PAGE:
Monday, June 27, 2011

Of Kings and Kids

Reviews of Barksdale’s “Dirty Rotten Scoundrels” and Sycamore Rouge’s “The Odyssey” have appeared in the T-D already. I expect other outlets to have their takes in print or online soon, so stay tuned.

I knew this past weekend was going to be a busy one, but I had no idea just how crazy it was going to be for some of the theater folks in town. The Cultural Xpo at the Science Museum had people from multiple companies readying displays and performances and even flash mobs. The production to benefit the Massey Cancer Center, “The Pirates of the Chemotherapy,” a show that got edged over to the periphery of my radar screen, came back front-n-center as I started to hear good words from people who attended.

My focus for the weekend was on the SPARC 30th anniversary gala, in part because of my close personal connection to one of the performers, but also because of the incredible display of local talent I knew was going to be on-hand. The crew of rising teen actors that SPARC has groomed never fails to delight and the reprise of songs like “Money” that they had performed as part of “The World Goes Round” back in January looked great on the big Carpenter Center stage.

But though I knew a bit of what I was going to see beforehand, I was surprised (always pleasantly) by many of the performances, including Chase Kniffen doing a bit from “Oliver!” Jason Marks commanding the stage with his powerful “Memory,” and a charming collection of SPARC parents rolling out a rag-tag version of “Kids.”

There was even a moment early on that gave a glimpse into the versatile talent that SPARC employs. During a rendition of “Hard Knock Life” by SPARC’s “rising star” students, the performers started to waver from the tempo the onstage band was setting. With a skill that only years of handling similar situations can hone, music director and pianist Paul Deiss eased the band into matching tempo in time for the song to end perfectly. That kind of in-the-moment flexibility exemplifies not just Mr. Deiss’s talent but the quality of most all of SPARC’s teachers.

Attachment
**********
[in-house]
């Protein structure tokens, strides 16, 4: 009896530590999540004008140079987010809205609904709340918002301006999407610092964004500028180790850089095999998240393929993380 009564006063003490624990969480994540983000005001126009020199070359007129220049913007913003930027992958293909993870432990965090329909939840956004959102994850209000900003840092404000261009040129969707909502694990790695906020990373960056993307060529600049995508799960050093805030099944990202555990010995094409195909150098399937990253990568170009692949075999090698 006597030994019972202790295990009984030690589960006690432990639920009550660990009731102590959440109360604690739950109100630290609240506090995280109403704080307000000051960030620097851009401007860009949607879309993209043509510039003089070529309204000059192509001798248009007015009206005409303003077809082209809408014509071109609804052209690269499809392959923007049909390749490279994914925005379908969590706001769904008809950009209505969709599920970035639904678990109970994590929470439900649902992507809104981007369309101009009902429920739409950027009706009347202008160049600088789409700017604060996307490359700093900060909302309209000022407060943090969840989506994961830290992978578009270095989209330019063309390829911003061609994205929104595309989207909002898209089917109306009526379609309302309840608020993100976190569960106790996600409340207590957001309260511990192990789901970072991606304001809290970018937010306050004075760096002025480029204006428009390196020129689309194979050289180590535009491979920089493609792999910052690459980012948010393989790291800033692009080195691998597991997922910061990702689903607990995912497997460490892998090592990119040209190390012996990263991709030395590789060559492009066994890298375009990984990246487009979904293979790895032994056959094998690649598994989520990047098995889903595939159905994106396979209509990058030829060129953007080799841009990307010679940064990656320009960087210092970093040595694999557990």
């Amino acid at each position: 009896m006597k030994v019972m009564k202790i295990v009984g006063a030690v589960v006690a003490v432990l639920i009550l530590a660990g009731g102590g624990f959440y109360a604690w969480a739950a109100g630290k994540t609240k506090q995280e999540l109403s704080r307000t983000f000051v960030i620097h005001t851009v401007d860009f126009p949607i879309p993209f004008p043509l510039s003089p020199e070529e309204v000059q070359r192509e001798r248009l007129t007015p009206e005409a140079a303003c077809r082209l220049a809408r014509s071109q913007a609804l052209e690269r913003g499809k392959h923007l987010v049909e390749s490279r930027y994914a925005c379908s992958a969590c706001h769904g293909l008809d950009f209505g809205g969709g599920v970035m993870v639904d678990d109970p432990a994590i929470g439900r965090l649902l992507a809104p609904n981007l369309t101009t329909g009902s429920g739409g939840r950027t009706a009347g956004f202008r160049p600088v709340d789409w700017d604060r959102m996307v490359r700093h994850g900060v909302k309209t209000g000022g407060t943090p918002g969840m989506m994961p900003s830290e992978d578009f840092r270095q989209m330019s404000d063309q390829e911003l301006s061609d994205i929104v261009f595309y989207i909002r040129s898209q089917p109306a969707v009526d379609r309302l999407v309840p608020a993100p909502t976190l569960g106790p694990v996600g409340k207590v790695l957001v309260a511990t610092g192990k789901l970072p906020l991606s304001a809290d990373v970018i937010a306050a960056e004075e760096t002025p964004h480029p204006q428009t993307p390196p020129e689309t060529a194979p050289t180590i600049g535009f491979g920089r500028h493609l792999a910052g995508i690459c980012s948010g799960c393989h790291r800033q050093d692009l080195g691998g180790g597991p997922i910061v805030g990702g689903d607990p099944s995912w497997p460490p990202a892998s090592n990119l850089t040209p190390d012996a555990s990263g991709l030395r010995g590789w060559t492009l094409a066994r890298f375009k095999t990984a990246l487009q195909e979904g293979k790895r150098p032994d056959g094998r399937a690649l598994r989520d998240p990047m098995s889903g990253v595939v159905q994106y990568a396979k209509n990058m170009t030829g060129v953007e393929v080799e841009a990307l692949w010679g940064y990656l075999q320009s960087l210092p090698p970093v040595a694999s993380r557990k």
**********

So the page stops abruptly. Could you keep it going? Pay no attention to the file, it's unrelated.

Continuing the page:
I didn’t know until Saturday that there were a whole slew of follow-up activities that SPARC was hosting on Sunday, so I missed all of that. But I hear that they were lots of fun and included a bunch of fine performances as well. Me, I went to see “King Lear” at Agecroft Hall and, while I might contest those that say it’s the best thing Richmond Shakespeare’s ever done, it certainly is a rousing production with a wide array of exceptional performances. In fact, there’s so much to say about it that I’m going to have to collect my thoughts over the next couple of days and get back to you with a more complete assessment later in the week. I will say that the Sunday performance was a near-sell-out so I would not procrastinate if you want to see it.

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